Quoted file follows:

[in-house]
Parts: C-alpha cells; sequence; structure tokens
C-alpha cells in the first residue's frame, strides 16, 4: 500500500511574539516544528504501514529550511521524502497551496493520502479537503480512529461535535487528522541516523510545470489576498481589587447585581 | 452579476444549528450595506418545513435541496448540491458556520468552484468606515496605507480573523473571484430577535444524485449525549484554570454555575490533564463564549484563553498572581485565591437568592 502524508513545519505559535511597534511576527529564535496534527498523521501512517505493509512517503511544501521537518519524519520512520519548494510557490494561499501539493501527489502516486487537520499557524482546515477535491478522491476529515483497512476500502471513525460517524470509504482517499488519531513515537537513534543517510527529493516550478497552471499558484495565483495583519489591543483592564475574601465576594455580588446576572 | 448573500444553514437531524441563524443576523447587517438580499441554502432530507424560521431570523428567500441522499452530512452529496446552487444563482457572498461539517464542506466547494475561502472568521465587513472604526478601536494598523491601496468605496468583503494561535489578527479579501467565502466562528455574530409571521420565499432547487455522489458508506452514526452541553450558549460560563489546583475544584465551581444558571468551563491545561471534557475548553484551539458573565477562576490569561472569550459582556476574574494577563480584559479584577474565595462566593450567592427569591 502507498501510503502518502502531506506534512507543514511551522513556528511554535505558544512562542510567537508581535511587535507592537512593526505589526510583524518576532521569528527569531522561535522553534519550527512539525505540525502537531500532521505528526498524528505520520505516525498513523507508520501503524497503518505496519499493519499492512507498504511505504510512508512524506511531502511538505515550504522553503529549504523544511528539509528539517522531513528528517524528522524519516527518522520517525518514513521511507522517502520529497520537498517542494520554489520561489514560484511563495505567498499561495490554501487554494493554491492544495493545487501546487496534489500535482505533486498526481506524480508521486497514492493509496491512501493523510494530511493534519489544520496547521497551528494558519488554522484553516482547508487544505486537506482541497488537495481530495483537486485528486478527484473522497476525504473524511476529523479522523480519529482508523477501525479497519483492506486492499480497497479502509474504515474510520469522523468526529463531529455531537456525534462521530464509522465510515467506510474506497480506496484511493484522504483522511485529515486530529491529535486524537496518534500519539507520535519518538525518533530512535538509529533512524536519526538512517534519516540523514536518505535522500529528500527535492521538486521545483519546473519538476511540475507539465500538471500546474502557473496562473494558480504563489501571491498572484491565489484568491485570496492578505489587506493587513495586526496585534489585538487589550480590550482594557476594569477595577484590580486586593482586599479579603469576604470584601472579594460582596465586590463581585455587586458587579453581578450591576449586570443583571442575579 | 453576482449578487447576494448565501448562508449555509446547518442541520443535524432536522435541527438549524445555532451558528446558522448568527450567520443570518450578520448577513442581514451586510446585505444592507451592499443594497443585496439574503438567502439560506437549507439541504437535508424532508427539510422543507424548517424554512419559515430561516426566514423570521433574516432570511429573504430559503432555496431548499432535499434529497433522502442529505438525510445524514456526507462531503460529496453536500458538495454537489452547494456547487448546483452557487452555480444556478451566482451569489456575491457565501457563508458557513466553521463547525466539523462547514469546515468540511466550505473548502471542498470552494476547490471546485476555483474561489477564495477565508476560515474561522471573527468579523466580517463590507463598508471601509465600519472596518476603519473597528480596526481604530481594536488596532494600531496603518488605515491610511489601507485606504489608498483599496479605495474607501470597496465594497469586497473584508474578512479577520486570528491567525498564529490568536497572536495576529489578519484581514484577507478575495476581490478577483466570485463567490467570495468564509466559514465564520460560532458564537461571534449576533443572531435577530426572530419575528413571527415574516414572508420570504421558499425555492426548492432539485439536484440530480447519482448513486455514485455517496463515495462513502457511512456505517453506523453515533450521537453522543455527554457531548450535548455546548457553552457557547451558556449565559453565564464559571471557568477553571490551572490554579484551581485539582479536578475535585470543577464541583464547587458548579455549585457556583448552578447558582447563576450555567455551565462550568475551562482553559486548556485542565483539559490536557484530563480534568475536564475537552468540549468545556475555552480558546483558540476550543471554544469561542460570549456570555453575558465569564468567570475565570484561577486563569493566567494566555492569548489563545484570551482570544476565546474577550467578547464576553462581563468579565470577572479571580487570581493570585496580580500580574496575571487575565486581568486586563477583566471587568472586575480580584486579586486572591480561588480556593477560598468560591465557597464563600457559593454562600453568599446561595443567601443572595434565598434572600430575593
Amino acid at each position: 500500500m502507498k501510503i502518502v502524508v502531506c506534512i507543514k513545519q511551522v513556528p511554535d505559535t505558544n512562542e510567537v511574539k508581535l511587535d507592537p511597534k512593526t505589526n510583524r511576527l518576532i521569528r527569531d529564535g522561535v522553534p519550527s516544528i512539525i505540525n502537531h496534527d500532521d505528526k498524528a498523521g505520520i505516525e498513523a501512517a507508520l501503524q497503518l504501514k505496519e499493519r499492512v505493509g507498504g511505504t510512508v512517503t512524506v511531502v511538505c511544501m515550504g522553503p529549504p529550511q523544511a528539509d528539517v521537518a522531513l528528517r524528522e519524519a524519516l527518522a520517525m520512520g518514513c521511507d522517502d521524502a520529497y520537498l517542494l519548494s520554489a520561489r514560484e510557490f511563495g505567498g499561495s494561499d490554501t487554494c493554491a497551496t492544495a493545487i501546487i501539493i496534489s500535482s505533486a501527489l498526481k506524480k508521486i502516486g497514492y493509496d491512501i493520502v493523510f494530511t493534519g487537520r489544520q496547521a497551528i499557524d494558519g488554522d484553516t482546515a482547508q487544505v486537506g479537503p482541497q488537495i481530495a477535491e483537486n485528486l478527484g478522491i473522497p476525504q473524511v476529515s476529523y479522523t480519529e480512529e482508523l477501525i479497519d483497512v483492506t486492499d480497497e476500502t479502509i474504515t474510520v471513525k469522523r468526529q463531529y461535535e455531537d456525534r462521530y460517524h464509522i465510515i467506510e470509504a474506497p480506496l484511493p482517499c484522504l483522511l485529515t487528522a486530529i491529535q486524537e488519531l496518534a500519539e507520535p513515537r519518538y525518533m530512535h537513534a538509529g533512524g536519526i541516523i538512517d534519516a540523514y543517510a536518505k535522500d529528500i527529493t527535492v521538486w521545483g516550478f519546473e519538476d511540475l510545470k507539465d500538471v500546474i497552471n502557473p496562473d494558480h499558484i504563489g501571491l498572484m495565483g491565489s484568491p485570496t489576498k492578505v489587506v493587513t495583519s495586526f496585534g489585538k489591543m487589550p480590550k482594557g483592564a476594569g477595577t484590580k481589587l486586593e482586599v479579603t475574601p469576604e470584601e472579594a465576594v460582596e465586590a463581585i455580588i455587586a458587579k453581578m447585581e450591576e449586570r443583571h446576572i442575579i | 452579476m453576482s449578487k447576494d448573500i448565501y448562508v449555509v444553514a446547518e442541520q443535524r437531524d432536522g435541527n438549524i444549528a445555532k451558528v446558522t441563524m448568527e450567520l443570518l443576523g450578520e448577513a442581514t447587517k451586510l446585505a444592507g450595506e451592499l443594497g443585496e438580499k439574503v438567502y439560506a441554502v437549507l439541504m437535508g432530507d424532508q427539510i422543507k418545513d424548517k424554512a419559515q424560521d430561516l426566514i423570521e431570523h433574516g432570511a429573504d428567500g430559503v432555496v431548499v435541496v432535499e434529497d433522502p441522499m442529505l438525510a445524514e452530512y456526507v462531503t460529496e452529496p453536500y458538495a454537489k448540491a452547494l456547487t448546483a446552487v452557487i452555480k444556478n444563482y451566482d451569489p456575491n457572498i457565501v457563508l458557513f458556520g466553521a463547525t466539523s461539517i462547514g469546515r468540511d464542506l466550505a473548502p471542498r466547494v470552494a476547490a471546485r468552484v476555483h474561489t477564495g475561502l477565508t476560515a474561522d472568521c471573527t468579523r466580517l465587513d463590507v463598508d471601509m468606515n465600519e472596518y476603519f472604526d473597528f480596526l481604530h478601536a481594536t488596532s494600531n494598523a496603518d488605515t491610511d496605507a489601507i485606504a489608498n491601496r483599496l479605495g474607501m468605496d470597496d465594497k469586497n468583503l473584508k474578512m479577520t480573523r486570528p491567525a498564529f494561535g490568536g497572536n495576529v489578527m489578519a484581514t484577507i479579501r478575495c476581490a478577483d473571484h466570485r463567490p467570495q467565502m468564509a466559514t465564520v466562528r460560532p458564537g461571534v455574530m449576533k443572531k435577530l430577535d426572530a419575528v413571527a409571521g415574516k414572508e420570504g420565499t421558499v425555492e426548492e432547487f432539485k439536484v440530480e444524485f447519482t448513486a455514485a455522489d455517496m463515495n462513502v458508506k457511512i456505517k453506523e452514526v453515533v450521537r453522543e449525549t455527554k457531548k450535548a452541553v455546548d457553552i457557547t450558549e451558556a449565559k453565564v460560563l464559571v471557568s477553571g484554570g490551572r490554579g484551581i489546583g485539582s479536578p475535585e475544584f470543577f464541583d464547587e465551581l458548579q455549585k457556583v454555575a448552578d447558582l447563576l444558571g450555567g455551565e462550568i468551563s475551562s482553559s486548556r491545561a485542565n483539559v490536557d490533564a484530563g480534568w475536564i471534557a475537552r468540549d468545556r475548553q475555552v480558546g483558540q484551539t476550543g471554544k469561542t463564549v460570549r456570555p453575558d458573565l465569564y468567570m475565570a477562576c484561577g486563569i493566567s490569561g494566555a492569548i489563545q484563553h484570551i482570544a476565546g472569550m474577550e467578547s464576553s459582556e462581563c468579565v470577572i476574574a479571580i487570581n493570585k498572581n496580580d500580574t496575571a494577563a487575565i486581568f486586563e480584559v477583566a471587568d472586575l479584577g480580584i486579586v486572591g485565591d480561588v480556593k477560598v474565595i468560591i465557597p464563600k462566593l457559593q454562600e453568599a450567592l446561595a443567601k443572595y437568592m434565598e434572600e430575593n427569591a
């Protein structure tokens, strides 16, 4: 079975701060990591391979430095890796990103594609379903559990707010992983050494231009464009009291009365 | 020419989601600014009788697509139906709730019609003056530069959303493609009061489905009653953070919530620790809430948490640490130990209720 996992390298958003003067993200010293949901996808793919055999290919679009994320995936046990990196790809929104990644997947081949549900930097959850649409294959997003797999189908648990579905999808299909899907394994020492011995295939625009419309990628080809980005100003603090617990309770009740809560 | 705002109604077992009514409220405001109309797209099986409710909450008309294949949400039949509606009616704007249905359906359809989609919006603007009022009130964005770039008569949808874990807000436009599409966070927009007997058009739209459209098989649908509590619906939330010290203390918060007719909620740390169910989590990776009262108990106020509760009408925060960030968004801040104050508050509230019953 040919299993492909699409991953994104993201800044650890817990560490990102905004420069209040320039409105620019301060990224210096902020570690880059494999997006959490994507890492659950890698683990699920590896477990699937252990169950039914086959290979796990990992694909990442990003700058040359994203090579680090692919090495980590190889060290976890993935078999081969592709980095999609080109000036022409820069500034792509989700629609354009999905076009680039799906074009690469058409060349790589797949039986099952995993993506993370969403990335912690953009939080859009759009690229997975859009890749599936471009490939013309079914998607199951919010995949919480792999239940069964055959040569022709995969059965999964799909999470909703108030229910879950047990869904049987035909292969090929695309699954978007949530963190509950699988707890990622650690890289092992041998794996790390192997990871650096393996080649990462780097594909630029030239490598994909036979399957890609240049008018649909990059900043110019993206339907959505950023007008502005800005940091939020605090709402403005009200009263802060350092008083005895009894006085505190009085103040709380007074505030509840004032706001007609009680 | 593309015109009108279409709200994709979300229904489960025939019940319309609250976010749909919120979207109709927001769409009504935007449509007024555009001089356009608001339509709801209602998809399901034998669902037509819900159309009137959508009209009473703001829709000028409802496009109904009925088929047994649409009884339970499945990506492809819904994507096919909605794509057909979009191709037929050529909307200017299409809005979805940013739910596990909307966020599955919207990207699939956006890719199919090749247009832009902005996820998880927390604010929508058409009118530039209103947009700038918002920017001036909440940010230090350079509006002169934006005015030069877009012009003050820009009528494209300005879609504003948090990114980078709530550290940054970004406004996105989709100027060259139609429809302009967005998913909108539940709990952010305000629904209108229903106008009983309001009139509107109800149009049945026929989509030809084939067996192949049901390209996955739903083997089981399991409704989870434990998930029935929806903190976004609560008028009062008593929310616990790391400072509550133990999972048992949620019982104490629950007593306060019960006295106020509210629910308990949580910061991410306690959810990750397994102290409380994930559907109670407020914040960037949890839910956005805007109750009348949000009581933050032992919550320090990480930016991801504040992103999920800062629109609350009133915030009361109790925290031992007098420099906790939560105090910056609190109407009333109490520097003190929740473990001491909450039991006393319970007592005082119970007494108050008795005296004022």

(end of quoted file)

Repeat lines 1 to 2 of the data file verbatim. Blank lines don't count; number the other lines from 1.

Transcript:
[in-house]
Parts: C-alpha cells; sequence; structure tokens